The Hope of Christ's Coming

Homily for Midnight Mass. Is 9:2-7; Ps 95; Tit:2:11-14; Lk 2:1-14

In tonight's great solemnity we celebrate the birth of our Lord and Saviour Jesus Christ. Christmas is Jesus' birthday, the word 'Christmas' being a phrase from medieval Catholic England, 'The Mass of Christ'. Along with hundreds of millions of people across the world this evening, people of every nation, race, tribe and language, we are literally celebrating 'Christ's Mass' this evening. But since familiarity with the story of Christ's birth might lead us to take this event somewhat for granted, in tonight's brief homily I would like to look at what the world would have been like if Jesus had not been born.

What the world be like without Jesus Christ? We have gain some kind of answer from our knowledge of what the world was like before his birth and also what many parts of the world are like today that have not yet heard of the Gospel. A world without Christ is not a world without religion or knowledge of God. Belief in God is natural for human beings. With the exception of the Jewish people, however, most peoples of the world before Christ perceived God as, at best, remote and in the background of their lives. One famous philosopher argued 'yes', there is a God but 'no', we have no hope of being friends with God: God, he said, is too different from ourselves for friendship. Furthermore, this separation from God had a moral aspect. The Jewish people were not the only people with the story of a fall from grace, a separation from God due to sin. The human condition summed up in Genesis is not edifying: human beings thrown out paradise, dressed in the skins of animals, running away from their maker, but other ancient cultures also perceived that human beings were, in some sense, fallen and deprived of the light of grace. One philosopher, for example, pictured the human condition as being like that of prisoners in a cave, condemned to watch only the shadows of real things, cut off from the world of light. Perhaps with an inchoate sense of guilt, many people therefore turned away from God in the ancient world, as they still do today, preferring to worship false gods such as the images of beasts and monsters. Furthermore, this was a world without final hope. The Egyptians built pyramids to stave off decay, but they could not prevent these great edifices crumbling back into the desert. The Greeks invented philosophy, but eventually ran out of things to talk about. The Romans conquered the world, but did not know what to do next. All human beings faced the same problems: separation from God, sin and death, bringing even the greatest human achievements to an end.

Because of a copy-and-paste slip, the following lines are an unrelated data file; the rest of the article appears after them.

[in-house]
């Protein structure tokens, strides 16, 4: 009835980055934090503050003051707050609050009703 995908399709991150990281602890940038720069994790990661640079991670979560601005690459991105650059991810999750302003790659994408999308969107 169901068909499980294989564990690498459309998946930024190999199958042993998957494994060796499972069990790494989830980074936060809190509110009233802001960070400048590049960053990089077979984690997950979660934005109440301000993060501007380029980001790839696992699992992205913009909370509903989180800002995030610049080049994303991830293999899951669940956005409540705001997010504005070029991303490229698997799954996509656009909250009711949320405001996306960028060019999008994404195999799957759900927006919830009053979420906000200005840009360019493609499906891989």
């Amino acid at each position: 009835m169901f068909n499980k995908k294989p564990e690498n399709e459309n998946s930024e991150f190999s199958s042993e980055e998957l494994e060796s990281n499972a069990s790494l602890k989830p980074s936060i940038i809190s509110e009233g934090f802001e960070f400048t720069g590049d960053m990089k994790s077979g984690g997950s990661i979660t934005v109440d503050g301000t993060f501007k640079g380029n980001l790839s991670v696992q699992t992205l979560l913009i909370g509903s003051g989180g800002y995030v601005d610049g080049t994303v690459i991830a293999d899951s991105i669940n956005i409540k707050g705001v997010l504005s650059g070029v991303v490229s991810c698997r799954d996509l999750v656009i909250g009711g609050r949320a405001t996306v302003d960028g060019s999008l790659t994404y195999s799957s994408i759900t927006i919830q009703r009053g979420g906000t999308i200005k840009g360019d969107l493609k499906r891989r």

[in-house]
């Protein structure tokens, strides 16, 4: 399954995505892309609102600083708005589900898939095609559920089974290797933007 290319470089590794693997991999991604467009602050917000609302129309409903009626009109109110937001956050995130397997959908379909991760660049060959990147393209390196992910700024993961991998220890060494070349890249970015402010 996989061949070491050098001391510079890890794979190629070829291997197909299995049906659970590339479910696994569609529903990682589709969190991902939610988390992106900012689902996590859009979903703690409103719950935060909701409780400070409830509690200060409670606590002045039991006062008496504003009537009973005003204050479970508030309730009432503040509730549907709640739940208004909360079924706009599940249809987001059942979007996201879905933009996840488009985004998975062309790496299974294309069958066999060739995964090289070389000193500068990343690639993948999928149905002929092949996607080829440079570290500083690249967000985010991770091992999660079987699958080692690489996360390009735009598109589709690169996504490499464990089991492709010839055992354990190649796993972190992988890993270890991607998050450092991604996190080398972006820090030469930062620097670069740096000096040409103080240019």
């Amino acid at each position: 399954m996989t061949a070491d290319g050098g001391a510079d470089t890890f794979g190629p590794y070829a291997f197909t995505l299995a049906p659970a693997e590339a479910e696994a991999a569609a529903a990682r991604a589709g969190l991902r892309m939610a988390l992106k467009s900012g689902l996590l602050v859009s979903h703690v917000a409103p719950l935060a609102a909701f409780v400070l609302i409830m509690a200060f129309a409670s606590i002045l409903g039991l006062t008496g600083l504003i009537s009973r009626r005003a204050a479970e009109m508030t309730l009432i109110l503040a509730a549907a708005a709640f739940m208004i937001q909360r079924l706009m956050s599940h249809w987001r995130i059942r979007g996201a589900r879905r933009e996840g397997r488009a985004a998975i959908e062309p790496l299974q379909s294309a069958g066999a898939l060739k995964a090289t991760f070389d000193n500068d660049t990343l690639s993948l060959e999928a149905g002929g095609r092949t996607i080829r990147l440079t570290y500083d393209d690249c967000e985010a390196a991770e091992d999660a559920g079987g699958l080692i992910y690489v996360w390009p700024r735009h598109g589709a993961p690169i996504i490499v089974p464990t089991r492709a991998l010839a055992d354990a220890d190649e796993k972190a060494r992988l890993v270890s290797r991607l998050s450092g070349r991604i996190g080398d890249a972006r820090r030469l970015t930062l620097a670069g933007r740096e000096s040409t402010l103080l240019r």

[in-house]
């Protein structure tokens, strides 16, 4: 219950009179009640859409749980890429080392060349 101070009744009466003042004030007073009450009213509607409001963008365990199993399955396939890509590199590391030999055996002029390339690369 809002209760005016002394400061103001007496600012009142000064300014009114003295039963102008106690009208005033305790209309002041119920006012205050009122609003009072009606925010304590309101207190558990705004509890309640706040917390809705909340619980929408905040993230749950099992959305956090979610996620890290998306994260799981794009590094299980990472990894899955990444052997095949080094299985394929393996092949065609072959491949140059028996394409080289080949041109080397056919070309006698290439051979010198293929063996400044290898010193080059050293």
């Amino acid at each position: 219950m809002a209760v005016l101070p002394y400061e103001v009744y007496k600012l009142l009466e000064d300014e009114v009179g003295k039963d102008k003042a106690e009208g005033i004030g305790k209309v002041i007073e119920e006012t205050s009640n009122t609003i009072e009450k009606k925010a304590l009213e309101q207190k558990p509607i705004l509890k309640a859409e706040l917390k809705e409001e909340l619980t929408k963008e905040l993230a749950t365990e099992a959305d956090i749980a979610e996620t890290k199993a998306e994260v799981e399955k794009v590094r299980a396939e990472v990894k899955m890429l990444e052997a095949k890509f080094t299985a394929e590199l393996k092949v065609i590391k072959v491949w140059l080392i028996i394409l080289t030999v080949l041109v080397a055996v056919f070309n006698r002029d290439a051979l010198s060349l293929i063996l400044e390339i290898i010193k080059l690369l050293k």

This doomed state of affairs has changed with the coming of Christ. This small beginning, like a seed sown deep in the earth, in a cave in Bethlehem, has grown and transformed the world. The Roman Empire decayed; a new society, the Church, took its place. Pagan temples crumbled into ruins; cathedrals arose instead. New kinds of art and music were born to honour Christ and his saints. Missionaries have gone to every corner of the world to proclaim the gospel. Even time itself is now divided into BC, before the coming of Christ, and AD, 'in the Year of Our Lord'. Yet such visible effects are the only fruits of a deeper spiritual redemption from sin, death and separation from God. For Jesus Christ was born to be sacrificed, to save us from our sins, to reconcile us to God and to give us the hope of the resurrection and eternal life. The coming of Christ has enabled us to become children of God, to be born in the waters of Baptism made holy by Christ and to address God, not as a remote deity, but with the word 'Father'. No longer being doomed to face the death of all our hopes in a decaying world, the coming of Christ has given us all that we need to become saints in the glory of heaven forever.

How is it, then, that the birth of this one child in Bethlehem has brought about so much for the world? The answer is shown symbolically by the crib in our church. Notice that representatives of the whole of creation are around the crib: angels in heaven, the star in the sky, the child's mother Mary, Joseph, shepherds and kings and even sheep and cattle. They are gathered around the manger not simply to honour the birth of some great man or even a future saint. They have come to look on the face of God made flesh, lying asleep in a manger; they have come to worship God made man to save us.

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